“Culturally Competent Daily Practice through Intentional Acts of Resistance” on Martin Luther King Day

by Lenore Broughton

Paul Gorski stood in front of the teachers and staff, who had for so long been awaiting his visit. Dr Gorski is a young, social justice activist who was invited to speak to the teachers in the Burlington Public School District on Martin Luther King Day. He bills himself as “an active consultant, presenter, and trainer, conducting workshops and providing guidance to schools and community organizations committed to equity and diversity.” His topics include “white privilege and racism, anti-poverty education and economic justice…”

Gorski’s visit follows the Burlington School Board’s 99 page attack on white, middle class, Judeo/Christian values, outlined in the Recommended Strategic Plan for Diversity, Equity and Inclusion.

Paul Gorski is a self-deprecating man, perhaps to a fault. He does not tire of referring to his “white privilege”. In his case it is the privilege of being, through no fault of his own, a white, heterosexual male. He seems, however, to have found a way to deal with it; according to his web site, Mulitcultural Pavilion, not by “blaming or developing guilt in white people, men, heterosexual people, Christians, or other non-oppressed people (sic), but instead by modeling an approach to multicultural education… which transcends a tendency to exclude the voices of those who most desperately need to be in the conversation.”

What all this seems to boil down to is discomfort. As long as one is feeling discomfort, one can assume one is on the right path to “cultural competency.” And Gorski is bound and determined to bring other people to this same place. Another term for this discomfort, or another route to it, is “cognitive dissonance,” which he happily recommends as a way to begin to acknowledge and learn to know the oppressed among us.Cognitive dissonance, he affirmed, happens when we encounter a new piece of information which clashes with the familiar, or as he might put it, the stereotypical information we have been fed.

It was at this point in his talk that Dr. Gorski laid out a series of examples, featuring certain historic figures who many of us have been taught to revere. The quotes below were features of a large-screen power point presentation. Once the quote was read (with high drama by self selected members of the audience), the names of three different historic figures were given as possible authors of the quote. The audience was asked to choose.

The first quote was: “And when one day we must ask the question why are there 40 million poor people in America….and when you begin to ask that question, you are raising a question about the economic system, about a broader distribution of wealth, when you ask that question, you being to question the capitalist economy.”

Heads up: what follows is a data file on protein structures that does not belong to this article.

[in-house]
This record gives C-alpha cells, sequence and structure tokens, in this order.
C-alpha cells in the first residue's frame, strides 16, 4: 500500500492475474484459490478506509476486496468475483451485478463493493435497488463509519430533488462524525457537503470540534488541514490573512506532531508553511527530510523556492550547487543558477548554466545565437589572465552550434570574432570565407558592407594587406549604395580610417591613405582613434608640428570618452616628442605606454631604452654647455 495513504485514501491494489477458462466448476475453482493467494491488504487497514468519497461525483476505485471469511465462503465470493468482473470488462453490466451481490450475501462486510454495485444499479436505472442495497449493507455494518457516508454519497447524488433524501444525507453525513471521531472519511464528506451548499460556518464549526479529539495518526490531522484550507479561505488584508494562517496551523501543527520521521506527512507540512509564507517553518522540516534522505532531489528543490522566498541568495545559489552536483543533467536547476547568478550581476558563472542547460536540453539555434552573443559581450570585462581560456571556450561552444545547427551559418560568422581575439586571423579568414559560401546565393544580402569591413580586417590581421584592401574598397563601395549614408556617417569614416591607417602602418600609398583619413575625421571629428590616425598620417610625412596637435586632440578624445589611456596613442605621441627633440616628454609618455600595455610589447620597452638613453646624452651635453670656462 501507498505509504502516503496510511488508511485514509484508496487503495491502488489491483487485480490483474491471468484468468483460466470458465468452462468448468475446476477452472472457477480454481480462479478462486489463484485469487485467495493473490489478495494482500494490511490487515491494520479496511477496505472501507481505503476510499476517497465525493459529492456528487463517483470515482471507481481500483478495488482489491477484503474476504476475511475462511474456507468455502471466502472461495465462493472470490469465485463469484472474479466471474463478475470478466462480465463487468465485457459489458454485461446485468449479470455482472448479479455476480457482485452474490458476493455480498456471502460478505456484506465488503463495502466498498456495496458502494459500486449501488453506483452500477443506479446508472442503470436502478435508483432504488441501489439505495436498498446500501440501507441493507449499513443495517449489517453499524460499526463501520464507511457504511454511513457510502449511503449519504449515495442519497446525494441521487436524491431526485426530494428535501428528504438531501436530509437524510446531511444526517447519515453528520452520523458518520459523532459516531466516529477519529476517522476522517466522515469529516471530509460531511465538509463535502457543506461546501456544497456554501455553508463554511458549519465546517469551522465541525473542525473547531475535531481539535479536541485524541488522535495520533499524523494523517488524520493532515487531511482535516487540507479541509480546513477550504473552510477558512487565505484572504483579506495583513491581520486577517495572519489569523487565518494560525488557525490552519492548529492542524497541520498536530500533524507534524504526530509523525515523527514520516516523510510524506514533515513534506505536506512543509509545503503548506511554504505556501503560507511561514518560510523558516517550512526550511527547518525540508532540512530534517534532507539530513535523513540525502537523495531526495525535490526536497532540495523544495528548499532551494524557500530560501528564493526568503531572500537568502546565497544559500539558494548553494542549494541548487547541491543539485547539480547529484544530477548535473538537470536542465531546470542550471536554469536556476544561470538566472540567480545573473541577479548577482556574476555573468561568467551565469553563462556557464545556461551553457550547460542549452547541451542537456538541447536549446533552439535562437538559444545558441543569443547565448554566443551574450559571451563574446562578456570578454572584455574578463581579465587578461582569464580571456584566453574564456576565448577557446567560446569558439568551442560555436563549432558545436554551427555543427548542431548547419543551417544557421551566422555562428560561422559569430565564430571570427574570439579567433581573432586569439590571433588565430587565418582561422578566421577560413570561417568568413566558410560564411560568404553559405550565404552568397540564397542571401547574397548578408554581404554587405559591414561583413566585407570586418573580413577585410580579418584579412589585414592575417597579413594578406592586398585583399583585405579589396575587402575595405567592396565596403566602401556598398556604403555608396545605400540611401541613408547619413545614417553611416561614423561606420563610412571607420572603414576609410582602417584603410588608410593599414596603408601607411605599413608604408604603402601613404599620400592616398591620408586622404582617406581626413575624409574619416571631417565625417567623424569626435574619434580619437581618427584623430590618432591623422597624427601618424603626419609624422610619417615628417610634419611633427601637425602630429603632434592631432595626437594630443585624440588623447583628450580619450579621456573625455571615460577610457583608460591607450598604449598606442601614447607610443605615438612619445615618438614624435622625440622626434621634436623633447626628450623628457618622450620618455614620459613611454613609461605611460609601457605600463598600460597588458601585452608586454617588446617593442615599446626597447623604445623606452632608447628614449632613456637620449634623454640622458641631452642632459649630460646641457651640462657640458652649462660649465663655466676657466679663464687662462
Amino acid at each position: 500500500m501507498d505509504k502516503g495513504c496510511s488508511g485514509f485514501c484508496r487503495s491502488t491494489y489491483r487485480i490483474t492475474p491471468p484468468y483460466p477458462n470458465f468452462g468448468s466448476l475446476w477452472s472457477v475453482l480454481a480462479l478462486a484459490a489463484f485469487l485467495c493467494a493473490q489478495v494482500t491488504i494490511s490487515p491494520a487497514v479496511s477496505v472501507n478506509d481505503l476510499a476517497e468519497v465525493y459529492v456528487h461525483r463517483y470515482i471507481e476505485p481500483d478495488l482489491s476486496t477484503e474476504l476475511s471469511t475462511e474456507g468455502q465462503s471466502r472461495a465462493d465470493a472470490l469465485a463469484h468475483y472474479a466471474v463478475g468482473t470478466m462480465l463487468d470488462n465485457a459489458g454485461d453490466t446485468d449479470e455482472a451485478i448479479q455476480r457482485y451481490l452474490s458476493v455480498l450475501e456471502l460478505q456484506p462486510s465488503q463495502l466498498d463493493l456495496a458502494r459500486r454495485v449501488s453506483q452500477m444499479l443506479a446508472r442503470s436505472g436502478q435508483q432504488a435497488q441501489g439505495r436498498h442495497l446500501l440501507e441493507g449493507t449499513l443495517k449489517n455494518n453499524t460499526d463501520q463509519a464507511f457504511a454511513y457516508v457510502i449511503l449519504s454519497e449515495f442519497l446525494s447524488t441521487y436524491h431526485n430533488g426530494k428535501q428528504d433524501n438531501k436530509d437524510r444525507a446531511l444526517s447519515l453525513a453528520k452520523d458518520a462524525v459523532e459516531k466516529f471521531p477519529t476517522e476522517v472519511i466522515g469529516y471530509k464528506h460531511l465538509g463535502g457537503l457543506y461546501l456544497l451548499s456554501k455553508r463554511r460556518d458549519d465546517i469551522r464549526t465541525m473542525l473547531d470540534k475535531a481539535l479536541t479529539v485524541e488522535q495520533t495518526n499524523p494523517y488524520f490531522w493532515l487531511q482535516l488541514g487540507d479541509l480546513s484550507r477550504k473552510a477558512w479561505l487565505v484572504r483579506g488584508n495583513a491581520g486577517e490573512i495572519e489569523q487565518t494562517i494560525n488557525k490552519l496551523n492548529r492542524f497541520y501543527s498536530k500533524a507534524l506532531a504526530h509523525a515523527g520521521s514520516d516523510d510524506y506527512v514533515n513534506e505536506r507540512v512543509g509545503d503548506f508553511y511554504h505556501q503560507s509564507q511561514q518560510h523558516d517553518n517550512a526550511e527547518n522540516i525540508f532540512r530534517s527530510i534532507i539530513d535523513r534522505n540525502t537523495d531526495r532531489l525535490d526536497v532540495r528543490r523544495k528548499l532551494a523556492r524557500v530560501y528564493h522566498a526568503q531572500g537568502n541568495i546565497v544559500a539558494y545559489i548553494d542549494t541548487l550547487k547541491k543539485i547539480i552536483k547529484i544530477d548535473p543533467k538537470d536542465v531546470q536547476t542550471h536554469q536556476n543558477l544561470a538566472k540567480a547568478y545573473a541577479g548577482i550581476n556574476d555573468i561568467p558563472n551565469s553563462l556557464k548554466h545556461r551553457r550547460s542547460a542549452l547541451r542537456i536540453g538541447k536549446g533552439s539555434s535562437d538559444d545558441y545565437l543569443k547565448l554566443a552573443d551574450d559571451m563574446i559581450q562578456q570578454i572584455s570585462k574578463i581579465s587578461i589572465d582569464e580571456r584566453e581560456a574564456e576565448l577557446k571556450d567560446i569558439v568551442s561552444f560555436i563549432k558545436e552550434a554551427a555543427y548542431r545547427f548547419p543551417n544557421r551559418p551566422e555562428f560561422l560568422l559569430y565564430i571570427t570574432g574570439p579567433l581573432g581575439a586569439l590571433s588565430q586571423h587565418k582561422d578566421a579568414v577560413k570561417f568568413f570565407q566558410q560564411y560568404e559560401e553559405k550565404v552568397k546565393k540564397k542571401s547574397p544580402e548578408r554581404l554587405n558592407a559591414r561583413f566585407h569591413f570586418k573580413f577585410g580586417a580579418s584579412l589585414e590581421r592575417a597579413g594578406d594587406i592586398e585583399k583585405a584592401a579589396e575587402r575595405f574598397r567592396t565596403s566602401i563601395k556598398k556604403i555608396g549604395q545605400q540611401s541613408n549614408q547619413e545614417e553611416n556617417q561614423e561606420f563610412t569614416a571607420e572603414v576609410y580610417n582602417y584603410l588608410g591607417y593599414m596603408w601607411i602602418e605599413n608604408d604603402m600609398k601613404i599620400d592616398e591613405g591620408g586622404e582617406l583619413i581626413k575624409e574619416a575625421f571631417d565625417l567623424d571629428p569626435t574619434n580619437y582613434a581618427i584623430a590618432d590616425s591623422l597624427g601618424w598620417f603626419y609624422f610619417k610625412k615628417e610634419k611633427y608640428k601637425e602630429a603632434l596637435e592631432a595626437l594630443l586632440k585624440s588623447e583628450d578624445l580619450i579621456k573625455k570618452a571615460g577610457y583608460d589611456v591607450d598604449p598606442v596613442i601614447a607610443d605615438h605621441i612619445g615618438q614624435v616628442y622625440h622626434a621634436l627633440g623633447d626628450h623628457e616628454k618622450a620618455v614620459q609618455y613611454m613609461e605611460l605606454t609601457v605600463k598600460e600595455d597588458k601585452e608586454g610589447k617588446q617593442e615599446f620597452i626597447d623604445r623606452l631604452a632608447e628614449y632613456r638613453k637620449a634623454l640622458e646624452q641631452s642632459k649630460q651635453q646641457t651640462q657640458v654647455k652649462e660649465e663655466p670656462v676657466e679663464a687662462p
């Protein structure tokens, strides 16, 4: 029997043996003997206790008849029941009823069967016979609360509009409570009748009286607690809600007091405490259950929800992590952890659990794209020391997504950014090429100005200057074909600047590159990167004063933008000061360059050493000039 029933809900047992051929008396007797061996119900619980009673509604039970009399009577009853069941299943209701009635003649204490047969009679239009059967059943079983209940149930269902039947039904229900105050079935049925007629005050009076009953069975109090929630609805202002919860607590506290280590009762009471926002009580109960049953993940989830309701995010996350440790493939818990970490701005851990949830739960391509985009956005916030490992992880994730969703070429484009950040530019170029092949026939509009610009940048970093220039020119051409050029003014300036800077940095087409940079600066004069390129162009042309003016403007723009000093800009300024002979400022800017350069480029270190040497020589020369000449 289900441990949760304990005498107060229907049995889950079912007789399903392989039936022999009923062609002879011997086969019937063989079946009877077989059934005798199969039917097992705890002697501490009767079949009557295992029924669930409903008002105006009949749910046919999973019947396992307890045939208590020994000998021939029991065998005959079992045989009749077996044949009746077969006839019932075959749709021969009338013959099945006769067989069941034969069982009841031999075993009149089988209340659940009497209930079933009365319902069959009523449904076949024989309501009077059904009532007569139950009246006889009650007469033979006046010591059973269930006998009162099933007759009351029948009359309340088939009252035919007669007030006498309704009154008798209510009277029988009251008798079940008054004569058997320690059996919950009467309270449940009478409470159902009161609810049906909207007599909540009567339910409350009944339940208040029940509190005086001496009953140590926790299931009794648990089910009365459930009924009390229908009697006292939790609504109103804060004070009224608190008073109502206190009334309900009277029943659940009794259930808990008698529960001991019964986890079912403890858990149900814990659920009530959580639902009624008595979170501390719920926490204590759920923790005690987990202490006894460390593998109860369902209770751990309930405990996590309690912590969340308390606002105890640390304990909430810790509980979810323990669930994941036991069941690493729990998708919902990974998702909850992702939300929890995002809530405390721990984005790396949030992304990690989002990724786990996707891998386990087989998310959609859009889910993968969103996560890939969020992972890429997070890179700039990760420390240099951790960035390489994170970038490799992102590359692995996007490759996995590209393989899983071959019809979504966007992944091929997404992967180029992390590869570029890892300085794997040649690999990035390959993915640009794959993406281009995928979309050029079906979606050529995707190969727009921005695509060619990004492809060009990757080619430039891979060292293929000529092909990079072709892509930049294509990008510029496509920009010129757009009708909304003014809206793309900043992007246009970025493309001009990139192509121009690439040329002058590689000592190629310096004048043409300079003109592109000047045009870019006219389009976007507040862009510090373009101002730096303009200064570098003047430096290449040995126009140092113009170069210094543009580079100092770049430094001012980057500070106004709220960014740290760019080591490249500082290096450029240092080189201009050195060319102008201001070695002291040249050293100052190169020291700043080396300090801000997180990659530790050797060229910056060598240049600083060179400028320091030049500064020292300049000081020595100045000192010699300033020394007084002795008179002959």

Guess who? Was it Franklin D. Roosevelt, Karl Marx, or Martin Luther King?

Who would have thought that the person in whose honor we had gathered that day had actually said this? If we weren’t cognitively dissonant right then and there, Dr. Gorski elaborated further. Dr. King actually “was not a peace activist”. He was an “anti-war socialist”, and a “racial justice activist”. He was in Memphis, supporting the trade unions, when he was shot and killed.

Another quote: “I will say, then, that I am not nor have ever been, in favor of bringing about in any way the social and political equality of the black and white races -that I am not, nor ever have been, in favor of making voters or jurors of negroes, nor of qualifying them to hold office, nor to intermarry with White people.” Abraham Lincoln.

A third quote: “I am a socialist because I believe that socialism will solve the misery of the world – give work to the man who is hungry and idle and at least give to little children the right to be born free”. Helen Keller said that.

And this last quote: “Who are the oppressors? The few: the King, the capitalist, and a handful of other overseers and superintendents. Who are the oppressed? The many: the nations of the earth; the valuable personages; the workers; they that make the bread that the soft-handed and idle eat.” Mark Twain.

There is no doubt these words were said by the people to whom they are attributed by Dr. Gorski. There is no doubt that for many, a sense of cognitive dissonance had been amply demonstrated. But aren’t the examples a bit lopsided? Doesn’t this so-called presentation on diversity, smack rather of propaganda from a single-minded ideological perspective?

The teachers appeared only grateful. That’s because this is not new to them. They have been subjected to this kind of thinking for years now. The title of Dr. Paul Gorski’s talk included the words “intentional acts of resistance”. I suppose they were meant to refer to defense against the old “hype” about American exceptionalism. Would that the teachers were better at resisting the true hype!